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Second Order DE: Nonlinear Homogeneous

by irighti
Tags: homogeneous, nonlinear, order
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Oct5-07, 12:15 PM
P: 1
I am sure most of you are familiar with the equation: m(x)''+c(x)'+k(x) = 0. Then, we create an auxillary equation that looks like this: mr^2+cr+k = 0. And, then we find the roots of this auxillary equation, calling them r1 and r2. And, if the roots are r1,r2>0 we consider the system to be overdamped and we develop the following general form of the equation to be: x=A*e^(r1*t)+B*e^(r2*t) etc...

I have an inverted pendulum with damping and understand the equation to be in the form of a second order nonlinear (homogenous) differential equation.

The second order nonlinear homegenous differential equation is: m(x)''+c(x)'-k*sin(x)=0.
I have tried everything I know and haven't had much luck... I mean how do you find the roots to something like this? I am sure there is a method to this madness. I would think there is some type of variation of parameters or substitution involved but do not know how to apply substitution etc... to this application.

I would appreciate any help or advice that might lead me in the right direction...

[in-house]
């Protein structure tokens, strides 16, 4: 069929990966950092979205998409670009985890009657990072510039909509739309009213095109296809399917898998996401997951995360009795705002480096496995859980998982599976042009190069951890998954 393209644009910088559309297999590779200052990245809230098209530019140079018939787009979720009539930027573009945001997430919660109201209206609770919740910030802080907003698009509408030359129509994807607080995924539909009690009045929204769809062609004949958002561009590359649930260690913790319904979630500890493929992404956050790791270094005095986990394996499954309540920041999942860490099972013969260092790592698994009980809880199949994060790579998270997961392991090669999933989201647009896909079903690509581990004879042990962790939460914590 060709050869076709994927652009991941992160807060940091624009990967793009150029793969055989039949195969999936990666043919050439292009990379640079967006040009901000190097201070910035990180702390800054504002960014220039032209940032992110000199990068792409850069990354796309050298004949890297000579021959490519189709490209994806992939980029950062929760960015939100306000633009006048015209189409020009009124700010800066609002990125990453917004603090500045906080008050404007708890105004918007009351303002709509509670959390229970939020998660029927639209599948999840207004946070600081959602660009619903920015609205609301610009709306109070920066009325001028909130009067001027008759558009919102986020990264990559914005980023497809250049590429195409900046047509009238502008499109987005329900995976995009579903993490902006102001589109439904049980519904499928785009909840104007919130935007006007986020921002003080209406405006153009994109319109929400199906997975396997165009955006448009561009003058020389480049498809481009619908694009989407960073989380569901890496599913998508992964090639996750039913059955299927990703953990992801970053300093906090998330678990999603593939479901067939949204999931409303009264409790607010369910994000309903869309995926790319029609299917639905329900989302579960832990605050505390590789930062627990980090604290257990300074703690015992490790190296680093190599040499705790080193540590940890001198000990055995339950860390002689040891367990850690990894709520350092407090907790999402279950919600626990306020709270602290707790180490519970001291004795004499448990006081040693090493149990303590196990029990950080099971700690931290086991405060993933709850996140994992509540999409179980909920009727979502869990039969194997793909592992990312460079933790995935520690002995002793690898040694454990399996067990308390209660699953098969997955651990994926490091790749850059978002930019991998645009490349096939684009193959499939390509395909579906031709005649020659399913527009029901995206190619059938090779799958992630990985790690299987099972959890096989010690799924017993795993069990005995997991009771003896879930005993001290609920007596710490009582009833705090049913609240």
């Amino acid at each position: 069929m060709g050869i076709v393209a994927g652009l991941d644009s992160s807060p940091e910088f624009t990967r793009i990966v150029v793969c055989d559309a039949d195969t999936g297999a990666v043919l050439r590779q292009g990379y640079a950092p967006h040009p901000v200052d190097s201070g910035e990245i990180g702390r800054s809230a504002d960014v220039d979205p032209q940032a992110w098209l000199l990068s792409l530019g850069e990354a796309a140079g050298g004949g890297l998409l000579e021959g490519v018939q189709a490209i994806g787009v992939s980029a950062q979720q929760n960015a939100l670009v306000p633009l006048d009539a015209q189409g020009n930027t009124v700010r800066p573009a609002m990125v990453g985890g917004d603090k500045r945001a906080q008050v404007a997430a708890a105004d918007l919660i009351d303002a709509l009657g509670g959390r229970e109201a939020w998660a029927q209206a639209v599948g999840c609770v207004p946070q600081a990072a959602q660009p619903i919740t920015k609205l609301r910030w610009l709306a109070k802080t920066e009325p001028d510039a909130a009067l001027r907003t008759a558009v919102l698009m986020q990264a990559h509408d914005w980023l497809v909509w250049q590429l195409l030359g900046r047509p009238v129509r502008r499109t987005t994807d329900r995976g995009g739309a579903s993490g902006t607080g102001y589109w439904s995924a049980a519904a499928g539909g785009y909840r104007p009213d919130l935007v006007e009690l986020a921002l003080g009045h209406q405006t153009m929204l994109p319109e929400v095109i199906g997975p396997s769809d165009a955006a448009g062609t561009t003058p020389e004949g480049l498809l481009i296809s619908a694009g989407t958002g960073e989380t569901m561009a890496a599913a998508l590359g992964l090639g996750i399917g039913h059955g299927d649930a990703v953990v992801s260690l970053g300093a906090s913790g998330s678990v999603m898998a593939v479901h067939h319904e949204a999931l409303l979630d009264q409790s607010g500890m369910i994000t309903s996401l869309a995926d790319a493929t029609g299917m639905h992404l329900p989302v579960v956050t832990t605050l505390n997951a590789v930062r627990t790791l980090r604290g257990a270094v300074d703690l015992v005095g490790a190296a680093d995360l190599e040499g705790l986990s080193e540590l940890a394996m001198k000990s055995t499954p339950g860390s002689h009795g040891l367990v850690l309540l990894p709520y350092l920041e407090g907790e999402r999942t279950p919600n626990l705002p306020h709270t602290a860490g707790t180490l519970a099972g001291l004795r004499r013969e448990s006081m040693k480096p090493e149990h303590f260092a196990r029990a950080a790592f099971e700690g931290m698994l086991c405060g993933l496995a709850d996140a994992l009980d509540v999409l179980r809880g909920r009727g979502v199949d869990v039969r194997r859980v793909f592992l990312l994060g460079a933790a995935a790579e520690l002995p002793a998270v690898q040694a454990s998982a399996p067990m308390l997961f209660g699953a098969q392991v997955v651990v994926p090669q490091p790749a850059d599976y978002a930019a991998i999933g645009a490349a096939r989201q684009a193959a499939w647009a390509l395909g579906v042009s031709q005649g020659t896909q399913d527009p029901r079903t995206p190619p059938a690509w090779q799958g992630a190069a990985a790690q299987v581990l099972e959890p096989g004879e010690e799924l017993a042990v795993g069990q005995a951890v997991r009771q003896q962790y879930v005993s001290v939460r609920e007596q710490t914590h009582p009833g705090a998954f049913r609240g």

Thanks in advance, John
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Oct5-07, 12:23 PM
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There are no generally effective methods to gain the exact solution(s) of non-linear equations, differential or algebraic!

The "method to this madness" in order to get approximate solutions is to make a guess, giving you a wrong answer, then make a second guess, giving you (hopefully!) a less wrong answer, and so on ad infinitum.

Such systematized guess-working techniques are very much in use, and to improve those techniques is one of the main branches of applied mathematics areas like computational fluid dynamics and suchlike fields.
Oct6-07, 12:37 PM
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Here, for example, since sin(x)= x- (1/6)x3+ ..., a first approximation would be to replace sin(x) by x: mx"+ cx'- kx= 0.

A slightly more sophisticated method is "quadrature": Let u= x' so that x"= u'. By the chain rule, u'= (du/dx)(dx/dt)= u u' so the equation becomes u u'+ cu- kx= 0. That is now a first order equation for u as a function of x. The problem typically is that even after you have found u, integrating x'= u, to find x as a function of t, in closed form may be impossible (without the damping, this gives elliptic integrals).

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